Posts by John Scoles
Holy Zarquon just released the initial results of the 2010 Perl Survey. The slides are also available. Now for my 2cents worth. Looking at the results I see that very few of the respondents have be ‘taught’ Perl (slide 16) and the majority have an educational background in Computing or Engineering.I think that we in the Perl community should be asking why ‘Perl’ is not being taught at higher institutions.
If you have ever had this message: Unable to locate an oracle.mk, proc.mk or other suitable *.mk file in your Oracle installation. (I looked in…) It can be a very frustrating one to track down. There is no 100% answer for this problem but there seems to be two main scenarios where I have encountered this and have come up with somewhat of a solution, here it is.
I have successfully compiled and installed DBD::Oracle on Windows 2008 Server 64bit operating system today. I used the latest version of DBD::Oracle 1.24, version 184.108.40.206.0 for 64bit Windows of Oracle’s Instant Client Package – Basic along with the Instant Client Package – SQL*Plus and finally the Instant Client Package – SDK. Here are some instructions that will help with the install.
The “Beer” version of DBD::Oracle (1.24) has been released. You can find it at CPAN DBD::Oracle. DBD::Oracle is a Perl module that works with the DBI module to provide access to Oracle databases. It is maintained by me, John Scoles, under the auspices of Pythian as Open Source/Free Software. This is largely a maintenance release that fixes a number of bugs. New stuff includes some more improvements to embedded types from Charles Jardine. Find out more here.
My old arch-nemesis, the in-line if ($q = $q == $a ? $b : $c;) reared its ugly little head again. This time, it was in context of an web page that displayed some form values. Here’s what I did.
One thing I find fascinating in Perl is that I am always seeing new ways to perform the same mundane task. Today I had to output some tabular data, so I thought it would be nice if I alternated colors for each row. Easy enough in Perl—just create a hash with your colours as the value and then the swapping variable as the key, like this…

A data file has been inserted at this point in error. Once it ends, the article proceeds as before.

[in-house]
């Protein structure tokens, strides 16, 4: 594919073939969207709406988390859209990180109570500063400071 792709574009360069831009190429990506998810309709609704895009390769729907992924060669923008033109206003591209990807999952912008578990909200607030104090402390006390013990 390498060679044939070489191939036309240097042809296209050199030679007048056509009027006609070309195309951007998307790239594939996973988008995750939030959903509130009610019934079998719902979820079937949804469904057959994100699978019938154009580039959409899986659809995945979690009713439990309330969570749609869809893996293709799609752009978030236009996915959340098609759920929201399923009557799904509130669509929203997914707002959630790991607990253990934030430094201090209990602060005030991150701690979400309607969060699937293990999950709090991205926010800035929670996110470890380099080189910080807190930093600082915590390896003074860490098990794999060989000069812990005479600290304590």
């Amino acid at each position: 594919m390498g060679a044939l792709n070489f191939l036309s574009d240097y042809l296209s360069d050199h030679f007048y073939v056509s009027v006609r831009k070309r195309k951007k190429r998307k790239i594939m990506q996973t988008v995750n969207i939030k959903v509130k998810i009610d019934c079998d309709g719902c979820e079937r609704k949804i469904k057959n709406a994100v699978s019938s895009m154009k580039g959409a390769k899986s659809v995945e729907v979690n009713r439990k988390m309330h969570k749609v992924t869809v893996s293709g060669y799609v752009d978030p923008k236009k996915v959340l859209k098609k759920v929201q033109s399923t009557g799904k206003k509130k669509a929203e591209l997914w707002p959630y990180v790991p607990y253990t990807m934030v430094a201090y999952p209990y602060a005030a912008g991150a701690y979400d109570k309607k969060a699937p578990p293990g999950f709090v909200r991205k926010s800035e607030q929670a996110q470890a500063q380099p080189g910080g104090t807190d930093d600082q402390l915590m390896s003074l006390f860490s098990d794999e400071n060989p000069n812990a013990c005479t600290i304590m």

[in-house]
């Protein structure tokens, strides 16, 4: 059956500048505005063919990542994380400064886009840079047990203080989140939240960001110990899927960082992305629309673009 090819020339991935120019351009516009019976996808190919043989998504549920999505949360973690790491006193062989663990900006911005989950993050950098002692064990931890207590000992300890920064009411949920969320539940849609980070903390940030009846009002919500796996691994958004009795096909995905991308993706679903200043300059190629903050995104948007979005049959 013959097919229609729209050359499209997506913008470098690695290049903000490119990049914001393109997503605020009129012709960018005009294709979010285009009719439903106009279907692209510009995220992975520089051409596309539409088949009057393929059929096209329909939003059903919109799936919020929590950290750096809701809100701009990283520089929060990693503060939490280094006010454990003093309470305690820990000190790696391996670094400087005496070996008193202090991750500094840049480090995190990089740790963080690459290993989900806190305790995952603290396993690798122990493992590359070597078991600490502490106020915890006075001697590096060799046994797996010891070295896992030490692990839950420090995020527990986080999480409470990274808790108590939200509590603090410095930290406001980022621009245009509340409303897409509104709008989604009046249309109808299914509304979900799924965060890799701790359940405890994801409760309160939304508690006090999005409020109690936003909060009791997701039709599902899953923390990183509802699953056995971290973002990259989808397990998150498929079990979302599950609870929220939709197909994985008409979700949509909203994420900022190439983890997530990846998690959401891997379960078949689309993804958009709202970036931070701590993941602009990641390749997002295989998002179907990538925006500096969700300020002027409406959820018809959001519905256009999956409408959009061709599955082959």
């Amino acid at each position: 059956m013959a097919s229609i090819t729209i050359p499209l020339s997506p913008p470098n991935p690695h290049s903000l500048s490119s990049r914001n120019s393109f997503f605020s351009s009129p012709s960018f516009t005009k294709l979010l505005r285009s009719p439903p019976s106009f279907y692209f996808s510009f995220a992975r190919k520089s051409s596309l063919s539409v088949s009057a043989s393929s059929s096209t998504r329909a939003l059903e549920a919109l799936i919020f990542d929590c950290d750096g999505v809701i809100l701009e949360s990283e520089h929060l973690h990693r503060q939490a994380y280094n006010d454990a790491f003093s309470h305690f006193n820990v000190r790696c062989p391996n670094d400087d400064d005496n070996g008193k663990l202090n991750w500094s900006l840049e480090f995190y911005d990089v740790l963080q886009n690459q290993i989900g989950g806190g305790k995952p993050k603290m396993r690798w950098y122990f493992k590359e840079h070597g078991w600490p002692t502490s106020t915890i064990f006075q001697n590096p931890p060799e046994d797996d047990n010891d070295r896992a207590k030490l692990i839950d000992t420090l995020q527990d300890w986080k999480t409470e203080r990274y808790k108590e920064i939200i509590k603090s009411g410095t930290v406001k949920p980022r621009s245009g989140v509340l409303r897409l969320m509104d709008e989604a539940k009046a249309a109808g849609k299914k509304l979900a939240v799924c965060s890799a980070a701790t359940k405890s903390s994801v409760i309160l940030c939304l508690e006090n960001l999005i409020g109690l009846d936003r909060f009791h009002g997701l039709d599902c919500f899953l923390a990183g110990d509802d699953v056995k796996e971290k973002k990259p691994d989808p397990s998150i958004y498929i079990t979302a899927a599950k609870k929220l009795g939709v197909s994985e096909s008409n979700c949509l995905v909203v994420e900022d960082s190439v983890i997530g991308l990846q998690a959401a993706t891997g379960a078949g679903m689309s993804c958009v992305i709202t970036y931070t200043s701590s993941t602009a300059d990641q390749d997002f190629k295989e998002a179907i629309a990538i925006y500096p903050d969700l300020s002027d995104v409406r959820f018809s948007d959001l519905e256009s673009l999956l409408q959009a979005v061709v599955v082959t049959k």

I installed DBD::Oracle on an IBM AIX 5.1 box, and for once I have some good news. Anyone who has ever tried this will know of some of the troubles I speak of. When dealing with DBI and any DBD on a AIX box, you either must either be lucky enough to have the same compiler installed that built the version of Perl that comes with the box (I have never seen this happen); or you have to spend a great deal of time downloading and installing your own GCC and the building your own version of Perl. Fortunately, all the hard work was done for me by other members of my team. Here’s how to do it.
This is a little story of a little bug. This gremlin suddenly appeared in a CGI.PM web-based application I work with. To make a long story short, an email was coming out something like this . . . I discovered that the page was in fact receiving three values for CGT::param(“rep_no”) when user was of type ‘B’, and thus sending that as an array to the send_TXT_email method, and as a result, buggering up the email content. Even more digging I found out the root cause was a web page that was three pages back from the one that was sending the email. Here’s the quick fix.
I had an opportunity over the past few days to attempt to use Microsoft’s Server Management Objects (SMO) with Perl to manage a SQL Server 2005 DB. To make a long story into a short post, I blundered into the Win32::CLR module on CPAN, a little gem from Toshiyuki Yamato. Here is all you need to get started.
Thanks to a patch from Tomas Pokorny, you can now select Oracle user-defined types directly into a Perl object. User-defined types include Object, Varray, and Table. These have been around in Oracle since 8i but have never really gained any sort of popularity for any number or reasons. With the new functionality of DBD::Oracle, selects of these objects are simple to work with in Perl. Lets take the example below for a web site that has a number of different “user” types. Lets have a look.